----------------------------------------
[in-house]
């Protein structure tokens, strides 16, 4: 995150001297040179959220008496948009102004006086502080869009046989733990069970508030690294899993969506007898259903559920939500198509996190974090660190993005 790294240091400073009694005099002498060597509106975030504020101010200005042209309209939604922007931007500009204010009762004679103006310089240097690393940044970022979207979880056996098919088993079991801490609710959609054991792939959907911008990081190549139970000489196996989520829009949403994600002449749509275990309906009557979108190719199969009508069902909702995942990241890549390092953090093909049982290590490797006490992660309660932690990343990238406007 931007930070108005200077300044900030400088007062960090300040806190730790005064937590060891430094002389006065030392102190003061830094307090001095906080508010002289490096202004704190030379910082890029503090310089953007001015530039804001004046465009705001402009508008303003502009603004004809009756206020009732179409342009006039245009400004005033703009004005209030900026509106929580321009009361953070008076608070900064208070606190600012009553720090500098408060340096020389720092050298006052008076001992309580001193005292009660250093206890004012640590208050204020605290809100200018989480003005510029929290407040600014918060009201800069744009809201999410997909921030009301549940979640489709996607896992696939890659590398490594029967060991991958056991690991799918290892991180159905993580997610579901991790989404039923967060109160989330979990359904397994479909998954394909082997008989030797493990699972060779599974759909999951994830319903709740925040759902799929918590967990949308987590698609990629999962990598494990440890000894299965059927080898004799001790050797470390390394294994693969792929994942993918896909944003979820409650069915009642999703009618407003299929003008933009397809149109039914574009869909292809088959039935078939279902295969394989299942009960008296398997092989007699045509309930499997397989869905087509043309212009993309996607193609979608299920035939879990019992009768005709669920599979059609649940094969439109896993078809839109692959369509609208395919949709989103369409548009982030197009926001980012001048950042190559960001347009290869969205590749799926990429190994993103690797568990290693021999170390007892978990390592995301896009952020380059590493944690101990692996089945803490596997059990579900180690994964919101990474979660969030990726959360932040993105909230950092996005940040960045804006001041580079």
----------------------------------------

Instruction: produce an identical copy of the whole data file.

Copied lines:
[in-house]
């Protein structure tokens, strides 16, 4: 995150001297040179959220008496948009102004006086502080869009046989733990069970508030690294899993969506007898259903559920939500198509996190974090660190993005 790294240091400073009694005099002498060597509106975030504020101010200005042209309209939604922007931007500009204010009762004679103006310089240097690393940044970022979207979880056996098919088993079991801490609710959609054991792939959907911008990081190549139970000489196996989520829009949403994600002449749509275990309906009557979108190719199969009508069902909702995942990241890549390092953090093909049982290590490797006490992660309660932690990343990238406007 931007930070108005200077300044900030400088007062960090300040806190730790005064937590060891430094002389006065030392102190003061830094307090001095906080508010002289490096202004704190030379910082890029503090310089953007001015530039804001004046465009705001402009508008303003502009603004004809009756206020009732179409342009006039245009400004005033703009004005209030900026509106929580321009009361953070008076608070900064208070606190600012009553720090500098408060340096020389720092050298006052008076001992309580001193005292009660250093206890004012640590208050204020605290809100200018989480003005510029929290407040600014918060009201800069744009809201999410997909921030009301549940979640489709996607896992696939890659590398490594029967060991991958056991690991799918290892991180159905993580997610579901991790989404039923967060109160989330979990359904397994479909998954394909082997008989030797493990699972060779599974759909999951994830319903709740925040759902799929918590967990949308987590698609990629999962990598494990440890000894299965059927080898004799001790050797470390390394294994693969792929994942993918896909944003979820409650069915009642999703009618407003299929003008933009397809149109039914574009869909292809088959039935078939279902295969394989299942009960008296398997092989007699045509309930499997397989869905087509043309212009993309996607193609979608299920035939879990019992009768005709669920599979059609649940094969439109896993078809839109692959369509609208395919949709989103369409548009982030197009926001980012001048950042190559960001347009290869969205590749799926990429190994993103690797568990290693021999170390007892978990390592995301896009952020380059590493944690101990692996089945803490596997059990579900180690994964919101990474979660969030990726959360932040993105909230950092996005940040960045804006001041580079």